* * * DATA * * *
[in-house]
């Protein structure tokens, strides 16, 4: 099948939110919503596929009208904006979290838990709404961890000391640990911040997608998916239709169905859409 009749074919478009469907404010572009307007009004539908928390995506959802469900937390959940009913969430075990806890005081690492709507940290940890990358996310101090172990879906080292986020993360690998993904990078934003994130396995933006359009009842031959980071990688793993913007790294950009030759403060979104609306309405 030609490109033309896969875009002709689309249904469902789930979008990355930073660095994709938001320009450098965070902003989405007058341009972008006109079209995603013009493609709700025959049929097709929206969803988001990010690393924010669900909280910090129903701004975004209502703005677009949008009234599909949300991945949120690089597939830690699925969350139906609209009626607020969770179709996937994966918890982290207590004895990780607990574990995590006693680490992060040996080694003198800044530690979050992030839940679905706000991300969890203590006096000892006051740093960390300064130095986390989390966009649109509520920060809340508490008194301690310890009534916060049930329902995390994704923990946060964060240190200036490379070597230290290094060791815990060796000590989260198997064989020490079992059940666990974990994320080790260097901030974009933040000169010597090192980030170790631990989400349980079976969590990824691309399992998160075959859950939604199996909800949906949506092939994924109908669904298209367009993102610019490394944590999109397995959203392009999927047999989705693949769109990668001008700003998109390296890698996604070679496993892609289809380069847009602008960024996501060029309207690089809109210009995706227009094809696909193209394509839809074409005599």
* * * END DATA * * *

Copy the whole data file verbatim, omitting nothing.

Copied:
[in-house]
């Protein structure tokens, strides 16, 4: 099948939110919503596929009208904006979290838990709404961890000391640990911040997608998916239709169905859409 009749074919478009469907404010572009307007009004539908928390995506959802469900937390959940009913969430075990806890005081690492709507940290940890990358996310101090172990879906080292986020993360690998993904990078934003994130396995933006359009009842031959980071990688793993913007790294950009030759403060979104609306309405 030609490109033309896969875009002709689309249904469902789930979008990355930073660095994709938001320009450098965070902003989405007058341009972008006109079209995603013009493609709700025959049929097709929206969803988001990010690393924010669900909280910090129903701004975004209502703005677009949008009234599909949300991945949120690089597939830690699925969350139906609209009626607020969770179709996937994966918890982290207590004895990780607990574990995590006693680490992060040996080694003198800044530690979050992030839940679905706000991300969890203590006096000892006051740093960390300064130095986390989390966009649109509520920060809340508490008194301690310890009534916060049930329902995390994704923990946060964060240190200036490379070597230290290094060791815990060796000590989260198997064989020490079992059940666990974990994320080790260097901030974009933040000169010597090192980030170790631990989400349980079976969590990824691309399992998160075959859950939604199996909800949906949506092939994924109908669904298209367009993102610019490394944590999109397995959203392009999927047999989705693949769109990668001008700003998109390296890698996604070679496993892609289809380069847009602008960024996501060029309207690089809109210009995706227009094809696909193209394509839809074409005599």